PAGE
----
Veteran actress, Clarion Chukwura last week she sent a write-up to Potpourri titled “A Wake up Call to Nollywood” to express her distaste at the way awards organisers are exploiting entertainers to their own selfish end.
Her words: The time has come for the Professional Guilds of Nollywood to take a unified and decisive action to stop the proliferation of award events that exploit the industry and do not add value to the practitioner/recipients” she wrote.
“From Nigeria to the United Kingdom, to the United States of America, Nollywood wannabes and smart-ass business men have jumped on the bandwagon train of exploiting inaction of the Guilds and the ignorant crave for publicity of practitioners to exploit Nollywood for the quick buck forming a different cabal of piracy.
Thirty years ago when I won the Best Actress Award at the All African Films Festival in Burkina Faso, it came with a certificate and $500. Nomination for the Golden Globe or the Oscar comes with a certain amount of money, that transforms you to an A-list actor and jerk up your fees, adding value to your career and your professional worth.
With Nollywood, the award organizers walk away with the money while the nominees and awardees return home with worthless plaques that make no difference to the executive producers.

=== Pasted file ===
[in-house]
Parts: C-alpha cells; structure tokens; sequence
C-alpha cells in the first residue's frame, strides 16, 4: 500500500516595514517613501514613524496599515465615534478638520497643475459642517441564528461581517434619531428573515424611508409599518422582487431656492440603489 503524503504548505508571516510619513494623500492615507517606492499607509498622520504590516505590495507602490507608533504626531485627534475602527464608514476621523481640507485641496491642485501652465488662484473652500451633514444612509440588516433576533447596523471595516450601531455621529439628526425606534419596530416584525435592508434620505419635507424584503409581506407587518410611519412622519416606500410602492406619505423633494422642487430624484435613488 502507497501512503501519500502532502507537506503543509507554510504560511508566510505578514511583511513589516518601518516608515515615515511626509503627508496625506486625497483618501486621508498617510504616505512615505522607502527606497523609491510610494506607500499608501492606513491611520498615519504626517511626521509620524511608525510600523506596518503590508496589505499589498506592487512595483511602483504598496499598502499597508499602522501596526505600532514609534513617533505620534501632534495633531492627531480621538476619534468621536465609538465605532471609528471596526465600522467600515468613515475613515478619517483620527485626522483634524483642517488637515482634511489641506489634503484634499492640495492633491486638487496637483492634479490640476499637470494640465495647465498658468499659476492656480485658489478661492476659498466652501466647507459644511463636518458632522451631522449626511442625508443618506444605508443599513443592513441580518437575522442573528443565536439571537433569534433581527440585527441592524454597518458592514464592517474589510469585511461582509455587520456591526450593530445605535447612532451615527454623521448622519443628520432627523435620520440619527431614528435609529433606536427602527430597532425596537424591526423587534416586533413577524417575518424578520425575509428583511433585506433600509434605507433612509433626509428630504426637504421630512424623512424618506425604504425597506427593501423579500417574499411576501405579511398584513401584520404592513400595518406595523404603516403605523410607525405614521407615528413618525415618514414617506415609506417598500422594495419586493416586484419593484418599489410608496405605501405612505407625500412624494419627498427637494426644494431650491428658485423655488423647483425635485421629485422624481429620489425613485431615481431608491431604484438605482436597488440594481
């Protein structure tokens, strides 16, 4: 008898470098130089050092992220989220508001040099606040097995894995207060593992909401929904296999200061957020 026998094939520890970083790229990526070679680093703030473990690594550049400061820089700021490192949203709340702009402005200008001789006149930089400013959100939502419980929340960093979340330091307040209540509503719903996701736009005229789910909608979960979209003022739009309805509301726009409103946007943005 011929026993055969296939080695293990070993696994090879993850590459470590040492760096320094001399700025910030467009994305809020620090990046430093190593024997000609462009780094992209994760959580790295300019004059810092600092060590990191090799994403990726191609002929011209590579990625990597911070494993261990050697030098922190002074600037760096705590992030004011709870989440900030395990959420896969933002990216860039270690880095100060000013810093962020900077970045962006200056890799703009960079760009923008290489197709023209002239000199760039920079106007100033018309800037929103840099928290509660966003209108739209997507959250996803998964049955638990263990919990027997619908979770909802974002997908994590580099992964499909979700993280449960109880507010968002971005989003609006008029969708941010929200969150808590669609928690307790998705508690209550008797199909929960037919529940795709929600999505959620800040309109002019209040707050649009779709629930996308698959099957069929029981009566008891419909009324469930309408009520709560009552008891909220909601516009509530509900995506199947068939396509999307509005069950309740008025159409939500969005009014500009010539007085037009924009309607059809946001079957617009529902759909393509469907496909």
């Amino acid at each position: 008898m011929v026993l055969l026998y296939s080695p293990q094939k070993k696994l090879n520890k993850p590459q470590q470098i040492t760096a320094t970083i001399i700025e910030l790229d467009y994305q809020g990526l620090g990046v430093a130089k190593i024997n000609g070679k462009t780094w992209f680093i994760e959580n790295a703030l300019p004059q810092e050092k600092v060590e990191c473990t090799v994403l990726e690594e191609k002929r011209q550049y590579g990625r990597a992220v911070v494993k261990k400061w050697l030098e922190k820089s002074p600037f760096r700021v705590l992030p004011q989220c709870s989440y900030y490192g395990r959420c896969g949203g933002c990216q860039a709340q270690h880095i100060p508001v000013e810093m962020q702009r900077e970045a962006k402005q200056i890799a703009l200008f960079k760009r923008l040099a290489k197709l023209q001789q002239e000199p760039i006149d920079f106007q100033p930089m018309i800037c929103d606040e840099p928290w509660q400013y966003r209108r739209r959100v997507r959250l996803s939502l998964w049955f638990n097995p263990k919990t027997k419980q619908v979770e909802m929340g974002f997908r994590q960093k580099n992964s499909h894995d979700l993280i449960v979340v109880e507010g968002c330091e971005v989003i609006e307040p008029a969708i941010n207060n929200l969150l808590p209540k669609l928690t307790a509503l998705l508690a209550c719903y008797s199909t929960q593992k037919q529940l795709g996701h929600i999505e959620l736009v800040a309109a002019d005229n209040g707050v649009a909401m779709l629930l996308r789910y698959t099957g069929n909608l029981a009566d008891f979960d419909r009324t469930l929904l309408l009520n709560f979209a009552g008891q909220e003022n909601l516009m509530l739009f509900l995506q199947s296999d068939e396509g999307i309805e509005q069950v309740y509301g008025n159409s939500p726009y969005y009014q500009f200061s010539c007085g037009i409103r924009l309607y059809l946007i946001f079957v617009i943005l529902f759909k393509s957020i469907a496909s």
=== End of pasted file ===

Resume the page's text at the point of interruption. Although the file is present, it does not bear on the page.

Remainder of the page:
It is instructive to note that without the practitioners, there is no show, yet every arm of the event, from the venue, to the technicians, to the event managers and broadcast networks et-al, are paid but the established brands who are invited as nominees to walk the red carpet to endorse their own brands that are still in the making and other upcoming nominees, who are the show are simply used and paraded for free.
This, despite the fact that sponsorship, organisers’ owned channel of advertisement and sale of the show is based on the product. The disregard for the value of the product/practitioner has deteriorated to e-mail and text message nomination notifications and invitation, or requirement to fly at personal expense to receive awards for which fans pay to attend to see the stars with no remuneration to the nominee and in some cases, the same award is sold for $10 in a New York store.
This blatant exploitation must stop.
The Guilds have to move into action to streamline these award events down to those bodies who are serious about promoting the growth of the Industry and adding meaningful value to the career of practitioners.
It has become necessary to withhold guilds’ endorsements for these award events until stipulated requirements are met; such as obtaining a license from the conference of Nollywood guilds for a fee, proof of prize for award nominees and winners, and a verifiable document of agreement signed by the Guild of Producers, and the association of marketers endorsing the award.
Such a process will help structure the industry against easy exploitation, promote focused growth and build industry collaboration with bodies having serious intent to promote and add value to the industry.